George Osborne, the former chancellor once feted as the successor to David Cameron as prime minister, has announced he will not seek re-election as an MP. But who else is stepping down and who hopes to return?George Osborne
Mr Osborne was elected as MP for the Conservatives in Tatton, Cheshire, in 2001.
After roles as shadow chief secretary to the Treasury and shadow chancellor, he became chancellor in 2010 when the coalition government with the Lib Dems came to power.
He was widely seen as one of the favourites to succeed his friend David Cameron as the next Conservative prime minister.
But following the vote to leave the EU in June 2016, Mr Cameron stood down as leader and Mr Osborne was sacked as chancellor the following month when Theresa May became the new leader.
He has since taken jobs as the editor of the London Evening Standard newspaper and for the fund manager BlackRock, among others, prompting calls for him to stand down as an MP, which he had resisted.
Announcing his decision not to seek re-election in the 8 June election, the 45-year-old said he was stepping down – “for now”.Alan JohnsonImage copyright PA
Regarded by some in Westminster as the best leader Labour never had, Mr Johnson was a former home secretary and health secretary, serving in the governments of Gordon Brown and Tony Blair.
A former postman and union official, he was elected as MP for Hull West and Hessle in 1997.
He ran for the job of deputy to Gordon Brown in 2007 but was pipped to the post by Harriet Harman by the slenderest of margins.
Mr Johnson was seen as a possible successor to Mr Brown but ruled himself out of the contest in 2010, instead backing David Miliband, who was ultimately defeated by his brother Ed.
Mr Johnson led Labour’s fight to remain in the European Union but clashed with Jeremy Corbyn, claiming that the leader’s office had been “working against” the party’s efforts.
Speaking about his decision not to fight the next election, Mr Johnson said it was “best for the party”.Other MPs known to be not standingTom Blenkinsop – Labour (Middlesbrough South and East Cleveland) elected in 2010Iain Wright – Labour (Hartlepool) elected in 2004Pat Glass – Labour (North West Durham) elected in 2010Simon Burns – Conservative (Chelmsford) elected in 1987John Pugh – Lib Dem (Southport) elected in 2001Andrew Smith – Labour (Oxford East) elected in 1987Angela Watkinson – Conservative (Hornchurch and Upminster) elected in 2001The returning Lib Dems Sir Vince CableImage copyright Getty Images
Sir Vince, who served as former business secretary in the coalition government from 2010-2015, is one of a batch of Lib Dems who have confirmed they will stand again in the upcoming election.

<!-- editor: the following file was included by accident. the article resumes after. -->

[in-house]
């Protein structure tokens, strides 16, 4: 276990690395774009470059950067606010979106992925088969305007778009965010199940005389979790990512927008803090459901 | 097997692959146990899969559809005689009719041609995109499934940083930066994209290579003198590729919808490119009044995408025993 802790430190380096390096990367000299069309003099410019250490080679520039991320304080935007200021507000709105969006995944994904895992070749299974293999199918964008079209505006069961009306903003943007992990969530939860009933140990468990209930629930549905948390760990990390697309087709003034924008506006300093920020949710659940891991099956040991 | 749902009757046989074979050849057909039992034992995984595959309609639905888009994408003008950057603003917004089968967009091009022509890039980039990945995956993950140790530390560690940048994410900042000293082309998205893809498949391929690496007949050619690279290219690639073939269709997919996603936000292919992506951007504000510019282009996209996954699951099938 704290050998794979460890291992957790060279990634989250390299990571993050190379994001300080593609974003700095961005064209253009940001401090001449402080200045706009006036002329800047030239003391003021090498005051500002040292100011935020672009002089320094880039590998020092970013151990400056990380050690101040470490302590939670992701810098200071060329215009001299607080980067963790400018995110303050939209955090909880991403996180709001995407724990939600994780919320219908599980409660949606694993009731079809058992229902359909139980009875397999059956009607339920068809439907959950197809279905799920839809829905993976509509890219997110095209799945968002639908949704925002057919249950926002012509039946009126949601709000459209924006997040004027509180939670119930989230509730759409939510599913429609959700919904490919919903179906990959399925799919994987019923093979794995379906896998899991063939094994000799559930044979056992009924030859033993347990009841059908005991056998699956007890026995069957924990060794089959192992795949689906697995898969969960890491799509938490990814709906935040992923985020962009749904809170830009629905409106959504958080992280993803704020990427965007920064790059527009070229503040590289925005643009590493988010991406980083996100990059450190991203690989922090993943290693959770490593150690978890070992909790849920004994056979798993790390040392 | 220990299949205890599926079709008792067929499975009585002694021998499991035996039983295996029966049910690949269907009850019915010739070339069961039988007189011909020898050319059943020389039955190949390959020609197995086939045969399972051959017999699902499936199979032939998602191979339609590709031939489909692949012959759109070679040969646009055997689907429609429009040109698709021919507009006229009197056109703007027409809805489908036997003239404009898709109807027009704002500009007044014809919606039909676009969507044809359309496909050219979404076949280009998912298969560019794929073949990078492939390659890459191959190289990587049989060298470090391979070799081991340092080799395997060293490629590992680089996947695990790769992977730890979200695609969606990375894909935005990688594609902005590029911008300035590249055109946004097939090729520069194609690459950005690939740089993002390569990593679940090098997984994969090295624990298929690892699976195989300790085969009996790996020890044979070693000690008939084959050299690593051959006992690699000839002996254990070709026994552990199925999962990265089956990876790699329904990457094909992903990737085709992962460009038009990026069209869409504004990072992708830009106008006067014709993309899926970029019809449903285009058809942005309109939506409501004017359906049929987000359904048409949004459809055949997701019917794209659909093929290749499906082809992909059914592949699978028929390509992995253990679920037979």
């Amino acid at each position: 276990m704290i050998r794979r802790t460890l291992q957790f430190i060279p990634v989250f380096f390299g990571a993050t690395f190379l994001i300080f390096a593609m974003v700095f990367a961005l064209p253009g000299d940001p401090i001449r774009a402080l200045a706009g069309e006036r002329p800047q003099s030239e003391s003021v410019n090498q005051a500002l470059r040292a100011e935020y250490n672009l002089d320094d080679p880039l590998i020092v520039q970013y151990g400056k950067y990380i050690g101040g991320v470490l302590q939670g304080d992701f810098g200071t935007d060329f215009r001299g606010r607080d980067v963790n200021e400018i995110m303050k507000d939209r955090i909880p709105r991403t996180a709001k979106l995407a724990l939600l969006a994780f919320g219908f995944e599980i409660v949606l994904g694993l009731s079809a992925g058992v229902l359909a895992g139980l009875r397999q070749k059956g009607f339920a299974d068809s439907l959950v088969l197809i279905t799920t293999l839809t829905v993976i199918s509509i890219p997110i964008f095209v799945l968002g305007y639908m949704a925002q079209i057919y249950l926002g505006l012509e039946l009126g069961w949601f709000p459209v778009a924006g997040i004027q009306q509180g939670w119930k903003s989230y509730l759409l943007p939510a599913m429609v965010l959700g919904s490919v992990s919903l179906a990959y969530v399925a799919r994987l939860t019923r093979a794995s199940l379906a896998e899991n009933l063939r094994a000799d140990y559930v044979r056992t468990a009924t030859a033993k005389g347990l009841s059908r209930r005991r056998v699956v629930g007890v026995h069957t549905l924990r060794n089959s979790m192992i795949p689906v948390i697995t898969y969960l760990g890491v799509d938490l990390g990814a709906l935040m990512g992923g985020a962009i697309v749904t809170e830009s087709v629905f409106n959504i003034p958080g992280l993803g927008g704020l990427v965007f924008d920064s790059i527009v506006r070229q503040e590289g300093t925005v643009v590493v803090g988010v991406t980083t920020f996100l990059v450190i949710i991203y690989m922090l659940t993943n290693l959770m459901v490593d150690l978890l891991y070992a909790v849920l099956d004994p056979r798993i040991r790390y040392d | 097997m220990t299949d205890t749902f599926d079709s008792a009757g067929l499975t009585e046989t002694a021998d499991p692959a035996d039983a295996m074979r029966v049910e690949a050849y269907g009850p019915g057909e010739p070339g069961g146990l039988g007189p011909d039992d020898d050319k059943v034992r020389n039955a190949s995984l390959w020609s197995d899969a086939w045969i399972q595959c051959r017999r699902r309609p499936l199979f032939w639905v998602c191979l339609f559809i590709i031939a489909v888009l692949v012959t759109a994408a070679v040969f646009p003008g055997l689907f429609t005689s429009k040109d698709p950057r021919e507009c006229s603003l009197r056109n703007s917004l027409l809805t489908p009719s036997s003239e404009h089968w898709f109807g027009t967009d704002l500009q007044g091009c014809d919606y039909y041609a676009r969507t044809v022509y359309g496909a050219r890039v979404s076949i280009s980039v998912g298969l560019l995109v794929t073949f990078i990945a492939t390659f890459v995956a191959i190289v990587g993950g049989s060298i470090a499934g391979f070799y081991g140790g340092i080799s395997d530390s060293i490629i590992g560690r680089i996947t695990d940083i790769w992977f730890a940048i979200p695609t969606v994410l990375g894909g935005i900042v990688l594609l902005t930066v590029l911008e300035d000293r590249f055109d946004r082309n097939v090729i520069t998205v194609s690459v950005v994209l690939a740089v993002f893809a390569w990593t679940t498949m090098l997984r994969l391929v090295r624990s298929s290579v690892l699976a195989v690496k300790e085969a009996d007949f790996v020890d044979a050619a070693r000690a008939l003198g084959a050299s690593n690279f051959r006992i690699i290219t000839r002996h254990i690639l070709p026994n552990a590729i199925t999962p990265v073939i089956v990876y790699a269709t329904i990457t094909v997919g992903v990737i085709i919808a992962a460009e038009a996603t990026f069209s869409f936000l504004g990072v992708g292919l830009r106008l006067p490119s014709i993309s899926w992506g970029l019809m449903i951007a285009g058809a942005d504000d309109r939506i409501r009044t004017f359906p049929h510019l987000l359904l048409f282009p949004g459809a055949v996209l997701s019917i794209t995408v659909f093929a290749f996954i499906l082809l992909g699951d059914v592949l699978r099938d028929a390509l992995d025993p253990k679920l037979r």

A former Labour councillor, the 73-year-old was first elected as MP for Twickenham in 1997 but was defeated by Conservative Tania Mathias in 2015 after the Lib Dems lost dozens of seats.
Announcing his decision to stand again, Sir Vince said “Bring it on!”.Sir Simon HughesImage copyright Getty Images
A former Lib Dem deputy leader and minister of state for justice and civil liberties in the coalition government, Sir Simon Hughes said he intends to be the party’s candidate to fight the Bermondsey and Old Southwark seat in south London, which he lost in 2015.
Making the announcement, the 65-year-old said: “In Bermondsey and north Southwark we are determined to win back the seat from Labour and really clear we can do so.”Sir Ed DaveyImage copyright PA
Sir Ed, 51, is another Lib Dem heavyweight to announce their return to the political fray.
Confirming his intention to stand again for election, the former energy secretary in the coalition government told the Independent: “We will be the surprise in this election, we will do far better than people currently think.
“Clearly the Tories are going to hammer Labour. But we can take some [seats] back.”
He plans to attempt to retake his Kingston and Surbiton seat, which he held from 1997 until 2015.Will they, won’t they?Ed BallsImage copyright PA
The former Labour shadow chancellor was one of the biggest surprise casualties of the 2015 general election.
Following his defeat, Mr Balls, 50, gained new-found fame during his 2016 stint in Strictly Come Dancing.
He has so far neither confirmed or denied if he will stand for election, but in 2016 he refused to rule out a return one day to politics, saying : “I’m not going to say to you I can’t imagine it” (being re-elected to Parliament).David MilibandImage copyright Reuters
It is a long shot but there has been speculation about whether David Miliband might stand again.
The former foreign secretary under Gordon Brown was expected to become the leader of the Labour Party after Mr Brown stood down, but was surprisingly defeated by his brother Ed in 2010.
In 2013 he stepped down as MP for South Shields in Tyne and Wear to become president of the US humanitarian aid charity International Rescue Committee.
In February the 51-year-old said Labour was at its weakest point in half a century in an interview with the Times and declined to rule out a return to UK politics.